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Marine Le Pen has described her shock and hurt after her niece hinted she could back Right-wing rival Eric Zemmour for the French presidency in what would be a damaging blow to her campaign. 

In the latest chapter in a deepening family feud, Ms Le Pen, 53, said Marion Marechal’s penchant for Mr Zemmour, a 63-year old former TV polemist, was all the more painful as she had “raised her” like her own daughter.

Ms Maréchal, 32, who has dropped her former Le Pen surname, reportedly told Le Parisien newspaper that she would not support her aunt’s electoral bid under any circumstances because she had “changed political tack too often” to be credible.

Mr Zemmour, on the other hand, had “made a lot of progress in his stance, tone and seriousness”, she said.

In a separate interview with Le Figaro, she added: “His coherence, vision and strategy make me sway towards Eric Zemmour that’s for sure.”

Asked whether she would throw her weight behind Mr Zemmour, she told the paper: ”I’m thinking about it, no decision has been taken”. She will reportedly make an announcement next month.

While Ms Le Pen, the National Rally candidate, remains currently well ahead of her hard-Right adversary, there is reportedly genuine concern in her camp that her niece’s active involvement in the Zemmour campaign could trigger a stampede in his favour.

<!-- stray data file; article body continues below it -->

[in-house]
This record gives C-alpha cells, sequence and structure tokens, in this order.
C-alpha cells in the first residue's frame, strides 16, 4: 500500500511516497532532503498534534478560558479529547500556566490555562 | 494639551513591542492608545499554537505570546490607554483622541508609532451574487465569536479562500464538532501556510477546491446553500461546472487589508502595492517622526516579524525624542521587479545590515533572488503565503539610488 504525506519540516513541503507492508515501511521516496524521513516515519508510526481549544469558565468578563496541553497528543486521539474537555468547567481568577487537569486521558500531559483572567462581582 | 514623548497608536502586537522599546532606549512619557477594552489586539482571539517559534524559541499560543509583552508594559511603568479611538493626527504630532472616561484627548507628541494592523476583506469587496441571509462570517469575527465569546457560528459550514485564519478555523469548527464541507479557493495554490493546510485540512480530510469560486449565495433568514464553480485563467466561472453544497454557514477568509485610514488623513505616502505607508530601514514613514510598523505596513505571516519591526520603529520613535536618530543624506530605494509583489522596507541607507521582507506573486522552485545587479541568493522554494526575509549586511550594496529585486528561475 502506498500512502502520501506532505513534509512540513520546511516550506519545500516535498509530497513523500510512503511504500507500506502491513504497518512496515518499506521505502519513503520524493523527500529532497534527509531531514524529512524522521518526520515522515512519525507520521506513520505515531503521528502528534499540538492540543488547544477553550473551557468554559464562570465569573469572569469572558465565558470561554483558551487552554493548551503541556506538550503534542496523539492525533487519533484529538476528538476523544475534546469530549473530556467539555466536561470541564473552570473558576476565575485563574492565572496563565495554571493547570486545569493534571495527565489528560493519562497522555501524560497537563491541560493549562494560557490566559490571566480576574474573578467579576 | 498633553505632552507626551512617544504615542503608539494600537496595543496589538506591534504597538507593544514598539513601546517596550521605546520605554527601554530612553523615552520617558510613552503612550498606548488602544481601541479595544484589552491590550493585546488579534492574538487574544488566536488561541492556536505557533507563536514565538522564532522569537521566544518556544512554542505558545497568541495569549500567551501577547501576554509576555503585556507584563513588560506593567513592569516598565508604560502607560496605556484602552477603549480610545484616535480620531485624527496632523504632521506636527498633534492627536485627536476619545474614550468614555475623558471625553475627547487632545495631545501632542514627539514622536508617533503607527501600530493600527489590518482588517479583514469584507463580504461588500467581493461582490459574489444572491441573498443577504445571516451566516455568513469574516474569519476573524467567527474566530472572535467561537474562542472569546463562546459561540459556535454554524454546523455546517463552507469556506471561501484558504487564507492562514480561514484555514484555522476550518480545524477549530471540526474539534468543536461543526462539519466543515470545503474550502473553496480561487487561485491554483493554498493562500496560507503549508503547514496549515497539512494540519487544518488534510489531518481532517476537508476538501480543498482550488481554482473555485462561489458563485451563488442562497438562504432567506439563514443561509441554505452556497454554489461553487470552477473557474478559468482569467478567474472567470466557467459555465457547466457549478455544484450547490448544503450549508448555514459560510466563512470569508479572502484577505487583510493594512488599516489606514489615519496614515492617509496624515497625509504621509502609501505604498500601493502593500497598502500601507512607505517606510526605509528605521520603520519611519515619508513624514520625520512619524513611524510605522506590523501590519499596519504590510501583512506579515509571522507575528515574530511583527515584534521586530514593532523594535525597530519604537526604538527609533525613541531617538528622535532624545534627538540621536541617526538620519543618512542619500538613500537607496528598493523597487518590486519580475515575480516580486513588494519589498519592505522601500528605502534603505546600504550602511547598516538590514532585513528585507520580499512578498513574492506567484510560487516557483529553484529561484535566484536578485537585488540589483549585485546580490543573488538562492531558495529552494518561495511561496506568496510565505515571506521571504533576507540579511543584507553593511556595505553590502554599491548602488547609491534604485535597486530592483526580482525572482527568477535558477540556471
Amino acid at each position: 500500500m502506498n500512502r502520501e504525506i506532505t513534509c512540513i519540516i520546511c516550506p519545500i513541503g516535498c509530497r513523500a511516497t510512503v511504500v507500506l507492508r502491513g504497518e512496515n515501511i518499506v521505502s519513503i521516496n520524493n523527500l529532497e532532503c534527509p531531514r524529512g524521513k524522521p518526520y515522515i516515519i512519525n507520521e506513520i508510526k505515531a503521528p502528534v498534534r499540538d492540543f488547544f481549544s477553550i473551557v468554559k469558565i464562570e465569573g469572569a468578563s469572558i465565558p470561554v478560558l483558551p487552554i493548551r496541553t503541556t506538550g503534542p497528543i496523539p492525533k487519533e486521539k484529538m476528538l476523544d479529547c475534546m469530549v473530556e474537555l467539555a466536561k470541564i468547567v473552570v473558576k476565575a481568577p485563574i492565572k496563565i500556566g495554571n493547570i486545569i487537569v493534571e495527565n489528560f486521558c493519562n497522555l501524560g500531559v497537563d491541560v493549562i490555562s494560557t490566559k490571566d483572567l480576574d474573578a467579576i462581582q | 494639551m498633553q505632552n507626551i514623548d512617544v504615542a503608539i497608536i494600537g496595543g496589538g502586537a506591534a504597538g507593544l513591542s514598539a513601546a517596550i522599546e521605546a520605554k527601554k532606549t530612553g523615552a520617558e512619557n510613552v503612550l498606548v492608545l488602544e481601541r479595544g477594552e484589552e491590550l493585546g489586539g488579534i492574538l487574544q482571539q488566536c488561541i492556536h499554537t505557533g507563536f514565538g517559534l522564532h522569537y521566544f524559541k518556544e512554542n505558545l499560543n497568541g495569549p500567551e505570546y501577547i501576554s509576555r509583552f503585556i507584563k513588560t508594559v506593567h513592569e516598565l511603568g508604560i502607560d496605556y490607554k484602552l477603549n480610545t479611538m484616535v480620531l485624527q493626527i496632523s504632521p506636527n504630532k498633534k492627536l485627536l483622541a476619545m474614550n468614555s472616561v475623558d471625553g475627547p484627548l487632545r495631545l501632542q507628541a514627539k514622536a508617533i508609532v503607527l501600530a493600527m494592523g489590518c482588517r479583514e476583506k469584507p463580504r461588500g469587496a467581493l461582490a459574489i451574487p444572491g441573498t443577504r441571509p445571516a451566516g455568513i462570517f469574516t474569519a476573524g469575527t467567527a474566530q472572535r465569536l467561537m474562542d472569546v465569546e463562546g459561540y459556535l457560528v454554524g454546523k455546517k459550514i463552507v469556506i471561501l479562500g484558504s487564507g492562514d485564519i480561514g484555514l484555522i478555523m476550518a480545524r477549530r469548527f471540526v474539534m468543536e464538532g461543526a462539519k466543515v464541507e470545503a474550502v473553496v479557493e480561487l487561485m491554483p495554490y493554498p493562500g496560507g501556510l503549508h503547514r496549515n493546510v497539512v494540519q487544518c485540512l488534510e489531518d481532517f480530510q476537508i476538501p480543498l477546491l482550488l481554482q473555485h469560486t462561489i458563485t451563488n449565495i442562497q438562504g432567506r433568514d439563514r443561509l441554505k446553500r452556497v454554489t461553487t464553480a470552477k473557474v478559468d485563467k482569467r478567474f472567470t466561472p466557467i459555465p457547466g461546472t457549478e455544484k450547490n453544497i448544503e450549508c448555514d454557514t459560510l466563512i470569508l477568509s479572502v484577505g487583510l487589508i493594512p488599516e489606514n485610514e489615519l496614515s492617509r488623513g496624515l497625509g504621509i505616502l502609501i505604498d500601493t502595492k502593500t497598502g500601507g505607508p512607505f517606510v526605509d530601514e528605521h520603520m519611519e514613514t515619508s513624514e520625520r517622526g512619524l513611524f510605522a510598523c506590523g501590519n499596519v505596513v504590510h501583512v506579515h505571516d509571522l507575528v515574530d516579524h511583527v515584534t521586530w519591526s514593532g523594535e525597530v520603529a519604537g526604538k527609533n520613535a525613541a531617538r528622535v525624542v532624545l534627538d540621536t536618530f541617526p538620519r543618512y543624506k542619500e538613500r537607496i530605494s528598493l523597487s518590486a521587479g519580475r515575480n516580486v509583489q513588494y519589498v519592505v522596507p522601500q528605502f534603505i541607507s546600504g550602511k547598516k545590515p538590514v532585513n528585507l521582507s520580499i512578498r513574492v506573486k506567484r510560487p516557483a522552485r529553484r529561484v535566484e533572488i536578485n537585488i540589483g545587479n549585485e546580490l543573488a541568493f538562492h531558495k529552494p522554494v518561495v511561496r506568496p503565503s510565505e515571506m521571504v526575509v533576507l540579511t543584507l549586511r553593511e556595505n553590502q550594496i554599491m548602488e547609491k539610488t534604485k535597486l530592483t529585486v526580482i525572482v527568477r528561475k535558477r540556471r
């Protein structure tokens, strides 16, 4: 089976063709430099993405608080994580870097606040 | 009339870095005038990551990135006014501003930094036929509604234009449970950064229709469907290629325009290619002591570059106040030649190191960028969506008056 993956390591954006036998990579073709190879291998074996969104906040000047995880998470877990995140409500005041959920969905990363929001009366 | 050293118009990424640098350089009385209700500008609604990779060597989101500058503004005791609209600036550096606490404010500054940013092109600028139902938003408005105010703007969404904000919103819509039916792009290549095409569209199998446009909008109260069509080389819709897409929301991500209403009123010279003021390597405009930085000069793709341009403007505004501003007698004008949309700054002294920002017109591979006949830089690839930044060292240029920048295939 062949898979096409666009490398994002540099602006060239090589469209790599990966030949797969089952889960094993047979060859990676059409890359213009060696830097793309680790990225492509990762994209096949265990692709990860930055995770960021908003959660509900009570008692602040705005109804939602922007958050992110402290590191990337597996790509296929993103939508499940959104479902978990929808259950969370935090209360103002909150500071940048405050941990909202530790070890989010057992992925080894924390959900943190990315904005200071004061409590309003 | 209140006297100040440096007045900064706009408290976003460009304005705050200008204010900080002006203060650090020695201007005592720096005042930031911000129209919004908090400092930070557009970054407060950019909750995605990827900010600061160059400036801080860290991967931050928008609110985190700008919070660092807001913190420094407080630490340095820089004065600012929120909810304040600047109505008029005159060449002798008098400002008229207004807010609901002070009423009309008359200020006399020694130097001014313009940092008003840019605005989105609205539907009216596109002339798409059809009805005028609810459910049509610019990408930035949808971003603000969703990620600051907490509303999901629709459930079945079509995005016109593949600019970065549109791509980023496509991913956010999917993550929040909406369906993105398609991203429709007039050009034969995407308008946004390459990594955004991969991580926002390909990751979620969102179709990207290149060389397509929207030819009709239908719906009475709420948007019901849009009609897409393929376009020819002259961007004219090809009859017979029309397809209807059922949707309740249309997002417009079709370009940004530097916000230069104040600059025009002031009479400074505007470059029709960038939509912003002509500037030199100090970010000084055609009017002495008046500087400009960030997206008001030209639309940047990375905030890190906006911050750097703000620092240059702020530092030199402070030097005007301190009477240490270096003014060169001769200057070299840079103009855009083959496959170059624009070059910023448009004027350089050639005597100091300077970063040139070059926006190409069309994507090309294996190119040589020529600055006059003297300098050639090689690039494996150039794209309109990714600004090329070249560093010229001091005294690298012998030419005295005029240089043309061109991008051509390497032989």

Ms Maréchal, who withdrew from public life in 2017 to run a conservative political sciences school in Lyon and raise a family (she is expecting a baby in June), also confirmed her intention to return to politics after five years out of the spotlight.

However, she made it clear: “If I support Eric, it’s not just to pop by and say ‘hi’…It’s a real life change, a big decision.”

Ms Maréchal said the idea of returning to frontline French politics had been “niggling me for some time” but that she didn’t want to “create any family splits”. “There is a family issue,” she said.

French far-right politician Marion Marechal looks on next to the logo of the ISSEP political science school in Lyon Marion Maréchal has made it clear she has more faith in Eric Zemmour’s presidential bid than her aunt Marine’s Credit: AFP

Stung by the comments, Ms Le Pen reacted on Friday by saying: “If I told you I wasn’t affected by this, you wouldn’t believe me.”

“I have a particular history with Marion because I raised her with my sister for several years of her life, so naturally, it’s brutal, it’s violent, it’s difficult for men” she told CNews.

She accused her niece of breaking a promise to back the nationalist candidate most likely to reach the presidential runoff in April, saying that she was “unquestionably” best-placed to to so. The latest polls suggest that Ms Le Pen will reach the second round against Emmanuel Macron but go on to lose.

Valérie Pécresse, the conservative candidate for the Republicans Party is currently in third place and Mr Zemmour trailing in fourth, most polls suggest.

However, Ms Maréchal said that Mr Zemmour had the potential to mobilise a bigger swathe of the electorate among the working classes and abstentionists than Marine Le Pen among the upper classes. “It is difficult to get rid of an image in politics,” added the former MP.

She also slammed her aunt’s refusal to call for the mainstream and hard-Right to join forces.